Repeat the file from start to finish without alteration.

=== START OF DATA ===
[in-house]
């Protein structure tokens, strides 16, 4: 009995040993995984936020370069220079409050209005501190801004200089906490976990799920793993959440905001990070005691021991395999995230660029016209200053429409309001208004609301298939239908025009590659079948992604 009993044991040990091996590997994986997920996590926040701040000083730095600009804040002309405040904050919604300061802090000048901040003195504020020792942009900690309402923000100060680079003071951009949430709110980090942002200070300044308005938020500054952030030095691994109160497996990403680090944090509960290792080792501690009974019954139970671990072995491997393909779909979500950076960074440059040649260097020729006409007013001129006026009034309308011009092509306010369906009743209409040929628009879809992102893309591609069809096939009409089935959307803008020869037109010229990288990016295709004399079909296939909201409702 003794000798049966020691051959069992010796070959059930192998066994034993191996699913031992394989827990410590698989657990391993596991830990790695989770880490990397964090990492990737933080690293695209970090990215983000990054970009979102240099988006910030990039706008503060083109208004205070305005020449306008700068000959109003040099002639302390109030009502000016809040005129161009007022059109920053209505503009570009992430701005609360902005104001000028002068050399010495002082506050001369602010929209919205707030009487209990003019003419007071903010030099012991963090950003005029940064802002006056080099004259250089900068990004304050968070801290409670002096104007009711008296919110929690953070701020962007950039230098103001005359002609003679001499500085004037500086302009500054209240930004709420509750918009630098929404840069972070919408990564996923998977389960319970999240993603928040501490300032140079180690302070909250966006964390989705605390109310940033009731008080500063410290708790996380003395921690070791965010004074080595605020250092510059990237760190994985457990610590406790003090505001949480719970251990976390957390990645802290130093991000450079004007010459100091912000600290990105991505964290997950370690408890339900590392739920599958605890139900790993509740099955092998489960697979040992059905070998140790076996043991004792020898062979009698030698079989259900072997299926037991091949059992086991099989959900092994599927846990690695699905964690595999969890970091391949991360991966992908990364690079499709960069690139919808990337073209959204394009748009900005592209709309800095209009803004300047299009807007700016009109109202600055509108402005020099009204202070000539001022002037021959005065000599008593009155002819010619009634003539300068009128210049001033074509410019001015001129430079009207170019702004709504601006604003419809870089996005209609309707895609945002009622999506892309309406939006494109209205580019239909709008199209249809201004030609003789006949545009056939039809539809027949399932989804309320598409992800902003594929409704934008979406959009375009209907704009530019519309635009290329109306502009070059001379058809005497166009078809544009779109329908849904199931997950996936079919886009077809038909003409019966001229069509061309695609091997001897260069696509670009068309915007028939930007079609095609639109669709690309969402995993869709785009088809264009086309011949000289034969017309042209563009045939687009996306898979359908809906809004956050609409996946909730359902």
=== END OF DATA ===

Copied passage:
[in-house]
């Protein structure tokens, strides 16, 4: 009995040993995984936020370069220079409050209005501190801004200089906490976990799920793993959440905001990070005691021991395999995230660029016209200053429409309001208004609301298939239908025009590659079948992604 009993044991040990091996590997994986997920996590926040701040000083730095600009804040002309405040904050919604300061802090000048901040003195504020020792942009900690309402923000100060680079003071951009949430709110980090942002200070300044308005938020500054952030030095691994109160497996990403680090944090509960290792080792501690009974019954139970671990072995491997393909779909979500950076960074440059040649260097020729006409007013001129006026009034309308011009092509306010369906009743209409040929628009879809992102893309591609069809096939009409089935959307803008020869037109010229990288990016295709004399079909296939909201409702 003794000798049966020691051959069992010796070959059930192998066994034993191996699913031992394989827990410590698989657990391993596991830990790695989770880490990397964090990492990737933080690293695209970090990215983000990054970009979102240099988006910030990039706008503060083109208004205070305005020449306008700068000959109003040099002639302390109030009502000016809040005129161009007022059109920053209505503009570009992430701005609360902005104001000028002068050399010495002082506050001369602010929209919205707030009487209990003019003419007071903010030099012991963090950003005029940064802002006056080099004259250089900068990004304050968070801290409670002096104007009711008296919110929690953070701020962007950039230098103001005359002609003679001499500085004037500086302009500054209240930004709420509750918009630098929404840069972070919408990564996923998977389960319970999240993603928040501490300032140079180690302070909250966006964390989705605390109310940033009731008080500063410290708790996380003395921690070791965010004074080595605020250092510059990237760190994985457990610590406790003090505001949480719970251990976390957390990645802290130093991000450079004007010459100091912000600290990105991505964290997950370690408890339900590392739920599958605890139900790993509740099955092998489960697979040992059905070998140790076996043991004792020898062979009698030698079989259900072997299926037991091949059992086991099989959900092994599927846990690695699905964690595999969890970091391949991360991966992908990364690079499709960069690139919808990337073209959204394009748009900005592209709309800095209009803004300047299009807007700016009109109202600055509108402005020099009204202070000539001022002037021959005065000599008593009155002819010619009634003539300068009128210049001033074509410019001015001129430079009207170019702004709504601006604003419809870089996005209609309707895609945002009622999506892309309406939006494109209205580019239909709008199209249809201004030609003789006949545009056939039809539809027949399932989804309320598409992800902003594929409704934008979406959009375009209907704009530019519309635009290329109306502009070059001379058809005497166009078809544009779109329908849904199931997950996936079919886009077809038909003409019966001229069509061309695609091997001897260069696509670009068309915007028939930007079609095609639109669709690309969402995993869709785009088809264009086309011949000289034969017309042209563009045939687009996306898979359908809906809004956050609409996946909730359902």